Dubai: Like most residents, I had no clue that February 25, 2018, would be such an eventful and tragic day. My wife’s screams woke me up at 5am: “Sridevi died in a Dubai hotel.” I saw her reading an online article in Indian media which broke the news. I was still half asleep but the words “Dubai hotel” rang an alarm and I knew this would not be an ordinary Sunday.
Initial reports of her cardiac failure were sketchy. Still, in the digital world where ‘key words’ are more important than facts, ‘Dubai hotel’, ‘Ras Al Khaimah wedding’, ‘Bollywood star’ had enough ammunition to trigger a media frenzy in India. Condolences poured in from the film fraternity and politicians while the Indian missions said they were working with local authorities to have the body repatriated.
Till this hour, the star’s death, although shocking, was not considered out of the ordinary and we expected her body to be released soon after the autopsy, a standard procedure. A private jet was on standby to take Sridevi back. By evening, however, it was clear that the repatriation would happen only the following day. On Tuesday afternoon, the toxicology report dropped a bombshell — the star died of accidental drowning.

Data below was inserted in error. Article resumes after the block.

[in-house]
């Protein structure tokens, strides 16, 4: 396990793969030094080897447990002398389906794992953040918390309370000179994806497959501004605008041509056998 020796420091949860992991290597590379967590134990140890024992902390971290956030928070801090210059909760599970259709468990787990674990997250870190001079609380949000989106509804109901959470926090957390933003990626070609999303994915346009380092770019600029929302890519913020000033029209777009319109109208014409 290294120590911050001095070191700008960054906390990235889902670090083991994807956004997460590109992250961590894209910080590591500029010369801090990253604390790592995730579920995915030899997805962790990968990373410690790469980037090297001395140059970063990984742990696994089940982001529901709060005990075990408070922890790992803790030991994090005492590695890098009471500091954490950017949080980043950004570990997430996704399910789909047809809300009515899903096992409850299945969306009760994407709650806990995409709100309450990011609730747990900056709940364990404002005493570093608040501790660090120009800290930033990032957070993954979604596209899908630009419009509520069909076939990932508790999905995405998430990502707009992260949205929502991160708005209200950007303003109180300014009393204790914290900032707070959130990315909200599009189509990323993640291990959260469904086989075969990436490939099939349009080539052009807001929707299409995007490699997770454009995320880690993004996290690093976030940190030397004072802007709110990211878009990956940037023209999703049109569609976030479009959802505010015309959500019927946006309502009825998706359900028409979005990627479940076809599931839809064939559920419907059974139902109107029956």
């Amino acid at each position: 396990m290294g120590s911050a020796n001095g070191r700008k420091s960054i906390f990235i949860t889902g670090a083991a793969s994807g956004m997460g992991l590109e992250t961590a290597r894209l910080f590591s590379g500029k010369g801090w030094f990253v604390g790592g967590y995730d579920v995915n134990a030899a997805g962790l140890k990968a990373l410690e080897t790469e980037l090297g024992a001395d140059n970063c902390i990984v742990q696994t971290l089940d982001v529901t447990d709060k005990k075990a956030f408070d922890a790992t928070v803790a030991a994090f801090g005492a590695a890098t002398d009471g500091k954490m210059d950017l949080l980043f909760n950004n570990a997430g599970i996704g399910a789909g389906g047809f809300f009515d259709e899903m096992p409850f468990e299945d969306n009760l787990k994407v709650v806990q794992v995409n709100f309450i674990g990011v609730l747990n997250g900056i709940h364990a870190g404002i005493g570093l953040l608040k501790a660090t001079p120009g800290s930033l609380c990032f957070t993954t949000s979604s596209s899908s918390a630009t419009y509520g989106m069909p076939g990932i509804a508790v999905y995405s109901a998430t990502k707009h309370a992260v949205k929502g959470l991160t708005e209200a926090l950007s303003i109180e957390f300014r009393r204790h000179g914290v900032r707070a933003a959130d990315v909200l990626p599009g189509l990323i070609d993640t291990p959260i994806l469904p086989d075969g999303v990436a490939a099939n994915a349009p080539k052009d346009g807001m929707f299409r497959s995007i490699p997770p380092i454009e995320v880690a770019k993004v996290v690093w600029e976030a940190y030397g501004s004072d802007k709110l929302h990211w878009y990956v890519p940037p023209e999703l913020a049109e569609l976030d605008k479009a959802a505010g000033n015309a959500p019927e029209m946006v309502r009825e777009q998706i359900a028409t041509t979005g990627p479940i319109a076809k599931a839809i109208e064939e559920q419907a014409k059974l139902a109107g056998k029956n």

Soon after we reported that alcohol was found in her body, the case was transferred to prosecution, another standard procedure. After the report was out, my phone wouldn’t stop ringing. While the authorities in Dubai released information in a timely fashion, Indian TV channels wanted more.
I spent the rest of the day shuttling between my desk and quiet rooms as Indian news channels wanted me go live with updates. I lost count of the ‘lives’ I did, the last one was on Tuesday night when her mortal remains reached Mumbai. I was at home, having my first proper meal in two days but couldn’t say no to the anchor in a Delhi studio. I realised later that the factual coverage by Gulf News team helped calm down the media frenzy to an extent.